CORRECTION: A previous version of this story misspelled Bryan Lingo's name.

No disciplinary action will be taken against a police sergeant who shot and killed a dog in a Broomfield street in June. The dog was shot after it attacked a bystander and the officer, who were trying to help his owner, who had collapsed in the street.

Tuesday morning, police announced via a news release that a review of the incident was complete and that "the officer acted within Broomfield's policies and ordinances. As a result, no further administrative actions will occur."

The release did not mention the name of the officer, but Broomfield City Attorney Bill Tuthill said the sergeant who shot the dog was Bryan Lingo.

The incident unfolded when an unidentified 83-year-old man was walking his dog — an 86-pound Staffordshire terrier, according to police — in the 1900 block of Dover Street and collapsed around 9:35 a.m. June 20.

A Dover Street resident saw the man collapse and called 911. She then ran out to help him, but was bitten on the forearm by the dog, Broomfield police Sgt. Steve Griebel said on the day of the incident.

When police arrived, Lingo also tried to help the man. The man told Lingo to take his dog by the leash, and when Lingo did so, he also was attacked by the dog, Griebel said in June.


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The review — conducted by the Broomfield Police Department and the Broomfield City Manager's Office — looked at whether the officer's actions were in compliance with "Broomfield Municipal Code that authorizes the destruction of a vicious animal," according to the news release.

In situations where an officer shoots his weapon, Tuthill said the police department typically uses an independent, inter-agency "shoot team" to decide whether police acted appropriately.

After Lingo shot the dog, the police department called the District Attorney's Office to help assemble a shoot team investigation.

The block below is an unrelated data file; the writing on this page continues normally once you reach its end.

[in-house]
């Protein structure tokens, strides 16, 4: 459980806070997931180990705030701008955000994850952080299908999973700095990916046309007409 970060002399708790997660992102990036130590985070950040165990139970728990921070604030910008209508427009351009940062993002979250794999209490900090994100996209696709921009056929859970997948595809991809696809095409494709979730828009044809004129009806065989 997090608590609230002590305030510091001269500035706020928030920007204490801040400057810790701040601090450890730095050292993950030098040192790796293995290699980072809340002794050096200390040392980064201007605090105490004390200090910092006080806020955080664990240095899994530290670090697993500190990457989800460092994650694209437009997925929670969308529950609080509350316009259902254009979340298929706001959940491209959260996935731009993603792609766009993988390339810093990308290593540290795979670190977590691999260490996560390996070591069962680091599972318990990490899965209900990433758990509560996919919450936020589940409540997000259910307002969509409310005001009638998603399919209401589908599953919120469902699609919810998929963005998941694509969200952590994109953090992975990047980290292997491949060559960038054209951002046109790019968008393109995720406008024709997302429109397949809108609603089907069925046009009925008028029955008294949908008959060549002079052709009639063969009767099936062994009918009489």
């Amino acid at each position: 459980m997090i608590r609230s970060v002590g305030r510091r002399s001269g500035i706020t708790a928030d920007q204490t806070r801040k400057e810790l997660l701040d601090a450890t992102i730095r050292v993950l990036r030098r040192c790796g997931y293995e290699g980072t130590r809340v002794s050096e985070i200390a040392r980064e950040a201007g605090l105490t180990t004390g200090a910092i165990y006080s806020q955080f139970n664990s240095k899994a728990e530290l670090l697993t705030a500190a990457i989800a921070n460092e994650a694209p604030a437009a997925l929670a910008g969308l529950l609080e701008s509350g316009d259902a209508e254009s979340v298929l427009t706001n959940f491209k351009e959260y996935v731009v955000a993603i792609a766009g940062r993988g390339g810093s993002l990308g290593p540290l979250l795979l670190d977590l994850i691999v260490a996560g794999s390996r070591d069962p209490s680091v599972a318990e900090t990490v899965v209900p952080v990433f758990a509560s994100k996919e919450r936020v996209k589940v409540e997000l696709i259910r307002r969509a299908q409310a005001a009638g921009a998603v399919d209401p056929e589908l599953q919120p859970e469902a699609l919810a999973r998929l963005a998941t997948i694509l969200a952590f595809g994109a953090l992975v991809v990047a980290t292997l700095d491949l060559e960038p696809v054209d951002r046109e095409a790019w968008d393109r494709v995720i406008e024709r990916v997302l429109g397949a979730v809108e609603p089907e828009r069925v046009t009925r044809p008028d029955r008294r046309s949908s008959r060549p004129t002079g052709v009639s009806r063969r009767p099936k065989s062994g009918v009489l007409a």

However, the DA's office declined to be part of the investigation, saying the incident did not qualify for a shoot team investigation, because the officer did not fire at a person, Tuthill said.

Instead of having a shoot team investigate the incident, Broomfield police and the City Manager's Office used the municipal code to decide whether Lingo acted appropriately.

Tuthill served as a legal consultant to make sure Broomfield was correctly following the statutes and policies, he said.

Lingo was hired with the Broomfield Police Department in 1992, and was promoted to sergeant in 1999. Most recently, he was an administrative sergeant who dealt with residents complaints, compliments and input, said police spokeswoman Joleen Reefe.

At the beginning of 2014, Lingo was reassigned to patrol, she said.

It is common for officers to rotate jobs in the police department to keep employees challenged and refreshed, she said.

In a summary of the incident, the release stated that when "the officer arrived ... he discovered the dog's owner lying on the ground. A (resident) had already been bitten while trying to render aid to the man.

"The officer attempted to gather the leash of the dog that was attached to the owner's wrist ... to secure the animal and allow medical staff access to the injured owner. The officer ruled out all other alternatives to secure the dog based on the potential risk of having the dog unsecured and aggressive toward others or affecting the owner's existing health condition.

"As the officer reached for the dog's leash, the dog bit the officer's left leg. The dog continued to hold the bite and the officer was forced to shoot the dog to prevent further injury."

Police have not released the names of the man who collapsed in the street or the bystander who was bitten.

When asked about the conditions of all the people involved, Reefe said "everybody involved in the incident is back at home."